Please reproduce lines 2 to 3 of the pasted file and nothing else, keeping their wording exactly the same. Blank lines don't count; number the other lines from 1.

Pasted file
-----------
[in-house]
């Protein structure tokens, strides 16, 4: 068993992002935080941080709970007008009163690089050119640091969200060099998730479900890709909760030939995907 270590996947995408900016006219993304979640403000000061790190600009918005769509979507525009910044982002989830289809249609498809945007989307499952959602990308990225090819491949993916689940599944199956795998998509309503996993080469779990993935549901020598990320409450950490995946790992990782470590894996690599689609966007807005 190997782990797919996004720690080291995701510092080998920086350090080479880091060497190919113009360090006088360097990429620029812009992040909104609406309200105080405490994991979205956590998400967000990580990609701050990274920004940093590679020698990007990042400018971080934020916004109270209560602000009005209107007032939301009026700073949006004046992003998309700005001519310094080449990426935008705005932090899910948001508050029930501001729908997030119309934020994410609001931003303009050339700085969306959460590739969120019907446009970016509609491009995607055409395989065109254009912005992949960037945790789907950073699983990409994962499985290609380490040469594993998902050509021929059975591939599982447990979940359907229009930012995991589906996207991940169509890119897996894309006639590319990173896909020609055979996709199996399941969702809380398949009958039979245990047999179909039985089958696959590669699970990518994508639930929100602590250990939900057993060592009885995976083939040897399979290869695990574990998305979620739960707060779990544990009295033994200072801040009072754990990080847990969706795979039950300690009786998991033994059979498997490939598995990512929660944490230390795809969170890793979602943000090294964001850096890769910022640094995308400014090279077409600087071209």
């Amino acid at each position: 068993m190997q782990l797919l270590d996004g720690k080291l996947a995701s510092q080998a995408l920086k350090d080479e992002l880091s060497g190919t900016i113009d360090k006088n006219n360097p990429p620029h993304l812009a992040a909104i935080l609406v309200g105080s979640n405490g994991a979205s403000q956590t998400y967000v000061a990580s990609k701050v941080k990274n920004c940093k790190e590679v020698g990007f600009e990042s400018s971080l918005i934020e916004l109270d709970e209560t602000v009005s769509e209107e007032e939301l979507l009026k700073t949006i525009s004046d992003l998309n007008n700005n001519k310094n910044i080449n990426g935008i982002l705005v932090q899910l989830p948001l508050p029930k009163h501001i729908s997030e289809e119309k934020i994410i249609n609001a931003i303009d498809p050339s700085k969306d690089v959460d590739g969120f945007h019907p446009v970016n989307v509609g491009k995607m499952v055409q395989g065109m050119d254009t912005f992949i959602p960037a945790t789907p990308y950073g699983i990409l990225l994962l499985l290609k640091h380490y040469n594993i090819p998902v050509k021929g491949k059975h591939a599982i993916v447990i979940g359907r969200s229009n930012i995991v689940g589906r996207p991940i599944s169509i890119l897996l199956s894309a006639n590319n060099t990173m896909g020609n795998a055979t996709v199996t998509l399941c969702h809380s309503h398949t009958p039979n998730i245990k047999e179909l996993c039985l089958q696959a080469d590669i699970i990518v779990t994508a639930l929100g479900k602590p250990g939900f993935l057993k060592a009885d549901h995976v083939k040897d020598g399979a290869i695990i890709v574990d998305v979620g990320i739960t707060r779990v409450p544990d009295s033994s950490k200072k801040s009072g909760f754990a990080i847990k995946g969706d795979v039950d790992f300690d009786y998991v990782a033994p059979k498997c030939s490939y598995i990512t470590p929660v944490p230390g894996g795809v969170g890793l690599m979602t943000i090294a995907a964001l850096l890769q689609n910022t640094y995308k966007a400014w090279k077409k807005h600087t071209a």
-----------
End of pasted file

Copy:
């Protein structure tokens, strides 16, 4: 068993992002935080941080709970007008009163690089050119640091969200060099998730479900890709909760030939995907 270590996947995408900016006219993304979640403000000061790190600009918005769509979507525009910044982002989830289809249609498809945007989307499952959602990308990225090819491949993916689940599944199956795998998509309503996993080469779990993935549901020598990320409450950490995946790992990782470590894996690599689609966007807005 190997782990797919996004720690080291995701510092080998920086350090080479880091060497190919113009360090006088360097990429620029812009992040909104609406309200105080405490994991979205956590998400967000990580990609701050990274920004940093590679020698990007990042400018971080934020916004109270209560602000009005209107007032939301009026700073949006004046992003998309700005001519310094080449990426935008705005932090899910948001508050029930501001729908997030119309934020994410609001931003303009050339700085969306959460590739969120019907446009970016509609491009995607055409395989065109254009912005992949960037945790789907950073699983990409994962499985290609380490040469594993998902050509021929059975591939599982447990979940359907229009930012995991589906996207991940169509890119897996894309006639590319990173896909020609055979996709199996399941969702809380398949009958039979245990047999179909039985089958696959590669699970990518994508639930929100602590250990939900057993060592009885995976083939040897399979290869695990574990998305979620739960707060779990544990009295033994200072801040009072754990990080847990969706795979039950300690009786998991033994059979498997490939598995990512929660944490230390795809969170890793979602943000090294964001850096890769910022640094995308400014090279077409600087071209």
């Amino acid at each position: 068993m190997q782990l797919l270590d996004g720690k080291l996947a995701s510092q080998a995408l920086k350090d080479e992002l880091s060497g190919t900016i113009d360090k006088n006219n360097p990429p620029h993304l812009a992040a909104i935080l609406v309200g105080s979640n405490g994991a979205s403000q956590t998400y967000v000061a990580s990609k701050v941080k990274n920004c940093k790190e590679v020698g990007f600009e990042s400018s971080l918005i934020e916004l109270d709970e209560t602000v009005s769509e209107e007032e939301l979507l009026k700073t949006i525009s004046d992003l998309n007008n700005n001519k310094n910044i080449n990426g935008i982002l705005v932090q899910l989830p948001l508050p029930k009163h501001i729908s997030e289809e119309k934020i994410i249609n609001a931003i303009d498809p050339s700085k969306d690089v959460d590739g969120f945007h019907p446009v970016n989307v509609g491009k995607m499952v055409q395989g065109m050119d254009t912005f992949i959602p960037a945790t789907p990308y950073g699983i990409l990225l994962l499985l290609k640091h380490y040469n594993i090819p998902v050509k021929g491949k059975h591939a599982i993916v447990i979940g359907r969200s229009n930012i995991v689940g589906r996207p991940i599944s169509i890119l897996l199956s894309a006639n590319n060099t990173m896909g020609n795998a055979t996709v199996t998509l399941c969702h809380s309503h398949t009958p039979n998730i245990k047999e179909l996993c039985l089958q696959a080469d590669i699970i990518v779990t994508a639930l929100g479900k602590p250990g939900f993935l057993k060592a009885d549901h995976v083939k040897d020598g399979a290869i695990i890709v574990d998305v979620g990320i739960t707060r779990v409450p544990d009295s033994s950490k200072k801040s009072g909760f754990a990080i847990k995946g969706d795979v039950d790992f300690d009786y998991v990782a033994p059979k498997c030939s490939y598995i990512t470590p929660v944490p230390g894996g795809v969170g890793l690599m979602t943000i090294a995907a964001l850096l890769q689609n910022t640094y995308k966007a400014w090279k077409k807005h600087t071209a």